We developed a pilot program focused on the spatial distribution of wetlands in Nebraska's Rainwater Basin landscape. Results will help guide management activities in this ecologically important region and serve as a model for similar monitoring and study in other herpetologically rich areas.
GoalsTo establish a program to monitor populations of amphibians in south central Nebraska's wetland complex in order to detect changes in presence in this region over time (if monitoring is continued). The acquired data will provide inferential insight into the presence or absence of amphibian species and changes in individual species presence and community composition. We expect that if our methodologies are proven usable by Nebraska Game and Parks Commission staff as a way to assess land management practices, they will readily translate to other regions where similar land management is being implemented.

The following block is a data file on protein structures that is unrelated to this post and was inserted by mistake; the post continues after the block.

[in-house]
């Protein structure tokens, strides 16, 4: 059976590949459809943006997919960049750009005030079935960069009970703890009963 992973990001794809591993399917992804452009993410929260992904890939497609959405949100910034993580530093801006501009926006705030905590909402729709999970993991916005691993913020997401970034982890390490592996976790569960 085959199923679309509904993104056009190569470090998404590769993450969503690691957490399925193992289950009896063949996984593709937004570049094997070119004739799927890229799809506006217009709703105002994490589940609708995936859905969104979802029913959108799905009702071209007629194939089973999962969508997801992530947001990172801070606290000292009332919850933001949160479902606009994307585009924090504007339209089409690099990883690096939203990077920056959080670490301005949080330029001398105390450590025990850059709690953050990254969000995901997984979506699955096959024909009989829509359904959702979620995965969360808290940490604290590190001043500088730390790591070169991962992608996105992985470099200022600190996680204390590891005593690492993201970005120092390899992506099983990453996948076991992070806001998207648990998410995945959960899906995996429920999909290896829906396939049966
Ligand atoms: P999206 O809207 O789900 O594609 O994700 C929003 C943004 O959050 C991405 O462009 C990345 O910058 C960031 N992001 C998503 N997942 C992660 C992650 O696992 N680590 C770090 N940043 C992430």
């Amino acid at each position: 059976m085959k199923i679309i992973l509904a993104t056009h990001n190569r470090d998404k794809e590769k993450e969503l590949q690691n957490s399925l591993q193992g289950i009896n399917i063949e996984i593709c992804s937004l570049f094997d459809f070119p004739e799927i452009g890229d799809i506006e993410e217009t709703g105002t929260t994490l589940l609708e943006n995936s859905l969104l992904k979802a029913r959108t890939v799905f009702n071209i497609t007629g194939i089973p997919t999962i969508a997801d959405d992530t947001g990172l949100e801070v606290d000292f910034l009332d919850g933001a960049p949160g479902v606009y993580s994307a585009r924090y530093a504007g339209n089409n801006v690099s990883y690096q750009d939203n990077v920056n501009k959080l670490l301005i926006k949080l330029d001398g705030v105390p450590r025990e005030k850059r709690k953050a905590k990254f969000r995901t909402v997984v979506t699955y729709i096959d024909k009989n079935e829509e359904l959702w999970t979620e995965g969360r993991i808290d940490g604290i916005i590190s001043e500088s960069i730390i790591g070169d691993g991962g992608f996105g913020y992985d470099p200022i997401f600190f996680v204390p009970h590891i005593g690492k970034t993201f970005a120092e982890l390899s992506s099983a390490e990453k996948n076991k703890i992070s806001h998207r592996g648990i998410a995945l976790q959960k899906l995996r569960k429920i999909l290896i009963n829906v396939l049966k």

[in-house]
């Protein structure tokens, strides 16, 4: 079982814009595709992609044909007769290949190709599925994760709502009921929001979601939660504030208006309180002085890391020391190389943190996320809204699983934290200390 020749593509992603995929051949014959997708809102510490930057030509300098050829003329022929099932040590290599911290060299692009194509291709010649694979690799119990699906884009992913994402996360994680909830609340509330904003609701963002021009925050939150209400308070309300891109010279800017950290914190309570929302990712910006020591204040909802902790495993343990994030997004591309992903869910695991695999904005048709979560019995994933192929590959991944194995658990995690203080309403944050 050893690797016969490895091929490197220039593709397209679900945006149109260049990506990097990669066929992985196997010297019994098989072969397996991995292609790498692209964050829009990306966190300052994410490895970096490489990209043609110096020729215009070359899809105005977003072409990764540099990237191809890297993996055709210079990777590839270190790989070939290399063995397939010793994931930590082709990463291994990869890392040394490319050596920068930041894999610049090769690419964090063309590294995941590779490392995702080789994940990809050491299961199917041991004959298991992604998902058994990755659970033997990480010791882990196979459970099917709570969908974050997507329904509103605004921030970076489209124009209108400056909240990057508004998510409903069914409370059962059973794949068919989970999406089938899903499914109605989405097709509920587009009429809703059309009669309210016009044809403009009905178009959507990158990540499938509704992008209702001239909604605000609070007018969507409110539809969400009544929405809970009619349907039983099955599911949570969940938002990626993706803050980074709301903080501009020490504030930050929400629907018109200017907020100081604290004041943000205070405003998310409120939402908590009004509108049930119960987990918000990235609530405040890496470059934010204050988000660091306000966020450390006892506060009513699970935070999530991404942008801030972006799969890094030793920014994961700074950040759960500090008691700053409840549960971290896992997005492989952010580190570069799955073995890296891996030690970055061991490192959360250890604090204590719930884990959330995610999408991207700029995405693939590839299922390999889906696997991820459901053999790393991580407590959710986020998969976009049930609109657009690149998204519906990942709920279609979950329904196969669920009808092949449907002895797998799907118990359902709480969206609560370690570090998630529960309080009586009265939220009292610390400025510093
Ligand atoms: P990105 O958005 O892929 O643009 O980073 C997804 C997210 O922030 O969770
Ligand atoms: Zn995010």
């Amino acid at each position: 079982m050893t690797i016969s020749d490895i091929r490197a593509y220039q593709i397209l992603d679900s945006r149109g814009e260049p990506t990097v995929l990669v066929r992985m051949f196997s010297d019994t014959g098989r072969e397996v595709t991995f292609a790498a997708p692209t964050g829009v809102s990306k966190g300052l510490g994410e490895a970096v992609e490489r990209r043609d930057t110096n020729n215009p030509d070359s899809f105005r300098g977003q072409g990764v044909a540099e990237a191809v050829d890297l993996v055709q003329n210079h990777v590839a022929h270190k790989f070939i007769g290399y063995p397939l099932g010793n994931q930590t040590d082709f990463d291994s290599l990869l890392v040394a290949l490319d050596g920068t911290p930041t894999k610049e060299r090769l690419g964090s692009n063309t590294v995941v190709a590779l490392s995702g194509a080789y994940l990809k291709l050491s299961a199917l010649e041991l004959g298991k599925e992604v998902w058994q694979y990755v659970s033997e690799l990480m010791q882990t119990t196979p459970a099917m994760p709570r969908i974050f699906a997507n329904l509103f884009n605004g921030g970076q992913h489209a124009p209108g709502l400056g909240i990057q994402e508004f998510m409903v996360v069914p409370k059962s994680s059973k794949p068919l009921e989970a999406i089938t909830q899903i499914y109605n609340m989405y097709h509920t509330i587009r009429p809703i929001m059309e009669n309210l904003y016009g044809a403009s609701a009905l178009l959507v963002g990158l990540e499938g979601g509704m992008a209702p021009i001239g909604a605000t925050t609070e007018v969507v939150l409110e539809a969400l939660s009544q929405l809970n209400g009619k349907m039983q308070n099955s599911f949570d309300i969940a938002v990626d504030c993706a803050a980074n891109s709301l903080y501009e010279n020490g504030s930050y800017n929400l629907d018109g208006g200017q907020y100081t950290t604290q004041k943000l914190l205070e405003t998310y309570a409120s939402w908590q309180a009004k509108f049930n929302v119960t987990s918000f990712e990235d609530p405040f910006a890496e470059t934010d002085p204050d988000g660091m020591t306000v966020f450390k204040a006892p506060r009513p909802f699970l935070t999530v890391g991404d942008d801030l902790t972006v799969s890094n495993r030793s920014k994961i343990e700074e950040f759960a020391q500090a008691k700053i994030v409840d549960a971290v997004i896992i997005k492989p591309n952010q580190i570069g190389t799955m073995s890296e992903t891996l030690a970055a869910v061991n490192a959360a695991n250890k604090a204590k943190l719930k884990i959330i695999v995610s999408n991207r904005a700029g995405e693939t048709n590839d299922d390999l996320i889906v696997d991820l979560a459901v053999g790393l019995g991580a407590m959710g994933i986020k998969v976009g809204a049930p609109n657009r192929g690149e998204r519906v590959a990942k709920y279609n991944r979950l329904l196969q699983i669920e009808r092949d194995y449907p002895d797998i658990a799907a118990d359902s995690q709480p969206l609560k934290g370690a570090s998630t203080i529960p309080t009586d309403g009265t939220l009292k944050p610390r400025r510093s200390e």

We gathered data that can provide inferential insight into the presence, or absence, of amphibian species and changes in individual species presence and community composition 1) following ongoing restoration activities, 2) following ongoing anthropogenic land use/land cover changes, 3) in relation to existing wetland-patch network characteristics, 4) in relation to adjacent upland land use/land cover and, 5) in relation to environmental contaminants originating as runoff from adjacent farmed lands. Additionally, we assessed biases associated with amphibian call surveys and utilized methods to account for differences in detectability inherent in call survey techniques. Data collected will be provided to the national monitoring program as well. A manuscript was published in the February 2007 issue of the Journal of Wildlife Management, "Observer Bias in Anuran Call Surveys." GIS spatial analysis continues.
This project is complete with results compiled into a master's thesis.